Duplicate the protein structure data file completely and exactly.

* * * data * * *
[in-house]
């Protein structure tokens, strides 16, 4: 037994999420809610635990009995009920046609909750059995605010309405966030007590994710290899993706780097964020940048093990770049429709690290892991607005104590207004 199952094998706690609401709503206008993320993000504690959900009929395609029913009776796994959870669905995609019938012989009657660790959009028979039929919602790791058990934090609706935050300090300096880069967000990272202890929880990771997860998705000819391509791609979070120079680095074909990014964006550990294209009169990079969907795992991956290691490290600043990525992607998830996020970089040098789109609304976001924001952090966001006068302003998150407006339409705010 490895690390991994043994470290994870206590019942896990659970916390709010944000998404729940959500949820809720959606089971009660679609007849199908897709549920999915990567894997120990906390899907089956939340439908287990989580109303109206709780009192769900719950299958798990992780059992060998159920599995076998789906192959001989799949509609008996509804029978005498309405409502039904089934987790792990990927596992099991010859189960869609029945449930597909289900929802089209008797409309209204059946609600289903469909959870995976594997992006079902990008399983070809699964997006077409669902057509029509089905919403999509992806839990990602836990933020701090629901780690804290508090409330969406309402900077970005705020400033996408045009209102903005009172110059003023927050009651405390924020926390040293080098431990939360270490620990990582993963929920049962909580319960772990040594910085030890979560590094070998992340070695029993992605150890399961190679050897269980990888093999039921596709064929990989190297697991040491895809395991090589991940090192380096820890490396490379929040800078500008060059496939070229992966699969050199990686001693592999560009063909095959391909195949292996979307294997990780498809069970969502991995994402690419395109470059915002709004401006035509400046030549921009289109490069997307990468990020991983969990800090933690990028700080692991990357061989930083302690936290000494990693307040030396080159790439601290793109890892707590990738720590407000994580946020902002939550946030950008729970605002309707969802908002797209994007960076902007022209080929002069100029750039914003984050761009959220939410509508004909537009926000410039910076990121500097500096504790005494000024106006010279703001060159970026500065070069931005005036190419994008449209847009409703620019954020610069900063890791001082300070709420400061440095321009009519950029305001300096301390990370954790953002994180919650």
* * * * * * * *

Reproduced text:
[in-house]
């Protein structure tokens, strides 16, 4: 037994999420809610635990009995009920046609909750059995605010309405966030007590994710290899993706780097964020940048093990770049429709690290892991607005104590207004 199952094998706690609401709503206008993320993000504690959900009929395609029913009776796994959870669905995609019938012989009657660790959009028979039929919602790791058990934090609706935050300090300096880069967000990272202890929880990771997860998705000819391509791609979070120079680095074909990014964006550990294209009169990079969907795992991956290691490290600043990525992607998830996020970089040098789109609304976001924001952090966001006068302003998150407006339409705010 490895690390991994043994470290994870206590019942896990659970916390709010944000998404729940959500949820809720959606089971009660679609007849199908897709549920999915990567894997120990906390899907089956939340439908287990989580109303109206709780009192769900719950299958798990992780059992060998159920599995076998789906192959001989799949509609008996509804029978005498309405409502039904089934987790792990990927596992099991010859189960869609029945449930597909289900929802089209008797409309209204059946609600289903469909959870995976594997992006079902990008399983070809699964997006077409669902057509029509089905919403999509992806839990990602836990933020701090629901780690804290508090409330969406309402900077970005705020400033996408045009209102903005009172110059003023927050009651405390924020926390040293080098431990939360270490620990990582993963929920049962909580319960772990040594910085030890979560590094070998992340070695029993992605150890399961190679050897269980990888093999039921596709064929990989190297697991040491895809395991090589991940090192380096820890490396490379929040800078500008060059496939070229992966699969050199990686001693592999560009063909095959391909195949292996979307294997990780498809069970969502991995994402690419395109470059915002709004401006035509400046030549921009289109490069997307990468990020991983969990800090933690990028700080692991990357061989930083302690936290000494990693307040030396080159790439601290793109890892707590990738720590407000994580946020902002939550946030950008729970605002309707969802908002797209994007960076902007022209080929002069100029750039914003984050761009959220939410509508004909537009926000410039910076990121500097500096504790005494000024106006010279703001060159970026500065070069931005005036190419994008449209847009409703620019954020610069900063890791001082300070709420400061440095321009009519950029305001300096301390990370954790953002994180919650």